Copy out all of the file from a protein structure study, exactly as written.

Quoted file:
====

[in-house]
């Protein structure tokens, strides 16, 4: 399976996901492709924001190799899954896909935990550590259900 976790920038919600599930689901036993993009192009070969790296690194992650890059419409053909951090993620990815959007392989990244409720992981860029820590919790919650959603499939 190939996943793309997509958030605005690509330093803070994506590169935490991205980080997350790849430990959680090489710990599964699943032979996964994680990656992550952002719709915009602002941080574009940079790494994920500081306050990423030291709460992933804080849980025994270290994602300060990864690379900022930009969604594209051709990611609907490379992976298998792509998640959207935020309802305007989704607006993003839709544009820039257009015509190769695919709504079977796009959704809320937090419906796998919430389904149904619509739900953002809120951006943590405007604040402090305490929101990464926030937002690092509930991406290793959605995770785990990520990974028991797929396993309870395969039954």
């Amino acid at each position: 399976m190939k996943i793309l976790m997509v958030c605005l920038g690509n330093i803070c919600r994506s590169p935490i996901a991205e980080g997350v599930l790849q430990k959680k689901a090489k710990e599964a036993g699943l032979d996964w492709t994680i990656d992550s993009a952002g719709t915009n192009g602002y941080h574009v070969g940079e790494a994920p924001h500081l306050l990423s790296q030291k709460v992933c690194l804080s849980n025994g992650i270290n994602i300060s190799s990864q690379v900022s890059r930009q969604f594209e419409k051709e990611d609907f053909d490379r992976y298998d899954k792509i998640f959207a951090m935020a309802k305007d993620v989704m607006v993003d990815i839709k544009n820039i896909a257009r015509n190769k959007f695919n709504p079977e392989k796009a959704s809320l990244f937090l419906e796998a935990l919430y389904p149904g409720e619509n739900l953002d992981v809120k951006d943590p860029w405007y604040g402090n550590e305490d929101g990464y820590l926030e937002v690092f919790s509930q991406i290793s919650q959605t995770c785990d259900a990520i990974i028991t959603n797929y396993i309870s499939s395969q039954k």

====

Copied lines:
[in-house]
């Protein structure tokens, strides 16, 4: 399976996901492709924001190799899954896909935990550590259900 976790920038919600599930689901036993993009192009070969790296690194992650890059419409053909951090993620990815959007392989990244409720992981860029820590919790919650959603499939 190939996943793309997509958030605005690509330093803070994506590169935490991205980080997350790849430990959680090489710990599964699943032979996964994680990656992550952002719709915009602002941080574009940079790494994920500081306050990423030291709460992933804080849980025994270290994602300060990864690379900022930009969604594209051709990611609907490379992976298998792509998640959207935020309802305007989704607006993003839709544009820039257009015509190769695919709504079977796009959704809320937090419906796998919430389904149904619509739900953002809120951006943590405007604040402090305490929101990464926030937002690092509930991406290793959605995770785990990520990974028991797929396993309870395969039954």
């Amino acid at each position: 399976m190939k996943i793309l976790m997509v958030c605005l920038g690509n330093i803070c919600r994506s590169p935490i996901a991205e980080g997350v599930l790849q430990k959680k689901a090489k710990e599964a036993g699943l032979d996964w492709t994680i990656d992550s993009a952002g719709t915009n192009g602002y941080h574009v070969g940079e790494a994920p924001h500081l306050l990423s790296q030291k709460v992933c690194l804080s849980n025994g992650i270290n994602i300060s190799s990864q690379v900022s890059r930009q969604f594209e419409k051709e990611d609907f053909d490379r992976y298998d899954k792509i998640f959207a951090m935020a309802k305007d993620v989704m607006v993003d990815i839709k544009n820039i896909a257009r015509n190769k959007f695919n709504p079977e392989k796009a959704s809320l990244f937090l419906e796998a935990l919430y389904p149904g409720e619509n739900l953002d992981v809120k951006d943590p860029w405007y604040g402090n550590e305490d929101g990464y820590l926030e937002v690092f919790s509930q991406i290793s919650q959605t995770c785990d259900a990520i990974i028991t959603n797929y396993i309870s499939s395969q039954k």